The following is excerpted from Sacred Trickery and the Way of Kindness: The Radical Wisdom of Jodo by Alejandro Jodorowsky with Gilles Farcet, published by Inner Traditions.
In this excerpt from Gilles Farcet’s 1989 interview with Alejandro Jodorowsky, Jodorowsky discusses being spiritually “good” as a child, growing up with a militant atheist father, and how fear of dying drives his search for divinity.
Gilles Farcet: How is it that you, Alejandro, enjoy this privilege [of feeling one’s self to be good]?
Alejandro Jodorowsky: I have worked a great deal for it, you understand! I have done nothing else. . . . This work began practically with my birth. I am a good child of immigrants, born in northern Chile. . . . I was good, that is a fact; I had that quality, accompanied by a desire to achieve spiritual crystallization.
You experienced this very early on, from early childhood?
Yes, very early . . . I can see myself now at the age of six or seven, sitting before the door to my father’s shop, where he sold women’s underwear. I was eating a banana. A poor child ran by and snatched the fruit from my hand. I did not weep, but felt pity for this child. And the next day I sat out there again with a banana, waiting for him to steal it from me. So my driving force was goodness, right away. At the same time I have asked myself all the usual questions: Why must I die? Does God exist? When I was eighteen the awareness of my mortal nature struck me like a hammer on the head. I had never properly realized it before then. And I went running through the streets, crying out that I did not want to die! From this moment on I have needed to appease my dread.
Did you have a religious education?
Not at all, or rather, yes: I was raised with the religion of atheism. My father was a fanatical nonbeliever, opposed to any spiritual conception of existence. So that is where I started from. I had to fill this void and explore my being. So I disguised myself like a clown, pursued different trades as if each time I was putting on a new costume: I disguised myself as a puppeteer, a music-hall comedian, a theater and film director, a poet, a novelist, a bande-dessinée author, an artist, whatever!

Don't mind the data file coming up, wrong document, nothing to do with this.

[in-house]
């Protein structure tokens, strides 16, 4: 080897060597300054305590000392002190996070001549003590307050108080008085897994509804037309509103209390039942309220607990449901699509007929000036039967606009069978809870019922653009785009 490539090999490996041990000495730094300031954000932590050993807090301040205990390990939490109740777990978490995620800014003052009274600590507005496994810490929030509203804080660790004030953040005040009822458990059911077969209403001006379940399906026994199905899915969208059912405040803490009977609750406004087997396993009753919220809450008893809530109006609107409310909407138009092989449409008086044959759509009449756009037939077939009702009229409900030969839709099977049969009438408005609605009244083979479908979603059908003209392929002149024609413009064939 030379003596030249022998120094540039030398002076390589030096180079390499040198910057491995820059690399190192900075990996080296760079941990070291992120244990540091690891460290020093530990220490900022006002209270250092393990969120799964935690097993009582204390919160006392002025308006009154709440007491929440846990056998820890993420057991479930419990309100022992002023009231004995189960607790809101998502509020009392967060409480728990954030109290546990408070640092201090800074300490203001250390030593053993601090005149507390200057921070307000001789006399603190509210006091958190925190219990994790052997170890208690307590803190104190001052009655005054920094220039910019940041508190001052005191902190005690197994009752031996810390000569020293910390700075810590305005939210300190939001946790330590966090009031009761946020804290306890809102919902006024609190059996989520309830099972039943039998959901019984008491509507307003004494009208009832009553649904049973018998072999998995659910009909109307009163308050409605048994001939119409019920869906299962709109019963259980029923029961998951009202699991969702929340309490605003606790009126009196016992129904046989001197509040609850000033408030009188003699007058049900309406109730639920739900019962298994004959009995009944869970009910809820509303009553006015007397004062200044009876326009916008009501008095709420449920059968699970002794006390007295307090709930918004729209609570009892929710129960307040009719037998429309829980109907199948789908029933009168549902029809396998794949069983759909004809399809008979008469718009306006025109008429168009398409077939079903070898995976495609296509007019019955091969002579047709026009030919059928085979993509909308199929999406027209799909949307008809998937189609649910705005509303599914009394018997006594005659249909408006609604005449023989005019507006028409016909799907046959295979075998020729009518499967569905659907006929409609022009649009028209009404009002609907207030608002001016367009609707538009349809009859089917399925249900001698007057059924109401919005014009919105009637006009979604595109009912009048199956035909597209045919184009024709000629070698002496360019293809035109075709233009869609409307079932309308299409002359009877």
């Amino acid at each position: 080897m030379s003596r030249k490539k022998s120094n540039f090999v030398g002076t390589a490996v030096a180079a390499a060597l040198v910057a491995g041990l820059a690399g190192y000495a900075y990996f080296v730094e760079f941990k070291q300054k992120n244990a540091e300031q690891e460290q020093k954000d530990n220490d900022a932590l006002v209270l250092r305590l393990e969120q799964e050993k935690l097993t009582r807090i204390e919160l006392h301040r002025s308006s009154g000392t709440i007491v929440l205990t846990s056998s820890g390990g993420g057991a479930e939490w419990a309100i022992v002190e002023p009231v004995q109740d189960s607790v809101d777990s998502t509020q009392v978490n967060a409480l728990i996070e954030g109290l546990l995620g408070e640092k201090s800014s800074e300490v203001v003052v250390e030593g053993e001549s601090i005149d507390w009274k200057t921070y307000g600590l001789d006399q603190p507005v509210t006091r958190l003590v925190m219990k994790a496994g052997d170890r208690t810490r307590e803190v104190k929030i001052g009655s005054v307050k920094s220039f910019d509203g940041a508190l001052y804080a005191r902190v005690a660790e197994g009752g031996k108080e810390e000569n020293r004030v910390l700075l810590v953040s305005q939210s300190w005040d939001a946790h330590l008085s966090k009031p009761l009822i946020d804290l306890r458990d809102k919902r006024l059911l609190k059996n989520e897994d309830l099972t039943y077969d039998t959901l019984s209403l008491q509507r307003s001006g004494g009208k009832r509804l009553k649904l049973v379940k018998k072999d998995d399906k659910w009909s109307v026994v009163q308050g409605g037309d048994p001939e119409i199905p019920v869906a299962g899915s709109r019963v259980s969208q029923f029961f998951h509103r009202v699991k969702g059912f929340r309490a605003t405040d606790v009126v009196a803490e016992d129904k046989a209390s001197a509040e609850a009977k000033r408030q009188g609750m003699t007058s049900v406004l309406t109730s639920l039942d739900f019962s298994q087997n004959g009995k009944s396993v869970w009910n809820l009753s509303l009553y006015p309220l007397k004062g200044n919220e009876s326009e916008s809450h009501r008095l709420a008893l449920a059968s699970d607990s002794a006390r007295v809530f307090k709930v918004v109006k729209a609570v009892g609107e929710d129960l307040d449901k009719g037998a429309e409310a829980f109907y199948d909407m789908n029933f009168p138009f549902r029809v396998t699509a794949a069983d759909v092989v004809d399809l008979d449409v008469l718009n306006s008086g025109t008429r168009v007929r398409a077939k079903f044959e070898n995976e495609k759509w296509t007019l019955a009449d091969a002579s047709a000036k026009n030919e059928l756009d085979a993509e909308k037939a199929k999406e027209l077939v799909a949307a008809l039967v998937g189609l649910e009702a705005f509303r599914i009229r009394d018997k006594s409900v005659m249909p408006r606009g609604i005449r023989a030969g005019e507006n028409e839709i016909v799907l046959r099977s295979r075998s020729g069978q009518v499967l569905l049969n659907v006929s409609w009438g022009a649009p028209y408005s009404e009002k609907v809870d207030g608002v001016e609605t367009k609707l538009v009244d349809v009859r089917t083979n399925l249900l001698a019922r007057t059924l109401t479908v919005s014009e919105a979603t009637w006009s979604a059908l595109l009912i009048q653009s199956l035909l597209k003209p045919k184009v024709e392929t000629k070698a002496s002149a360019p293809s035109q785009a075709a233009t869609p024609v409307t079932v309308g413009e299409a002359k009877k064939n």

Were you immediately drawn to the artistic dimension of existence?
Yes, to theater and literature. I went to university like any old idiot, but I was disgusted with it. Then my artistic life began, and my family life was added to it. My family has been like a school for me, a work of self-knowledge. And it took about half a century for me to feel truly good. Before that I was always searching, wandering through all the cultures, coming in contact with masters. . . . When I was forty I began to find myself, and at fifty it seemed to me that I had made some real gains.
Let’s talk a little more about your schooling. Your spiritual education went hand in hand with your artistic apprenticeship.
Yes, my first masters were five great Chilean poets who shaped my artistic spirit. I was lucky to be born in Chile. Before all the political catastrophes, it was a country of poets, a magical land, like an island. We were contained between the mountain range of the Andes and the Pacific Ocean, in a very surrealist atmosphere of collective madness. In the afternoon when work was over, the Chileans would get drunk, and life became a party. We bathed in a climate of chaos and total euphoria.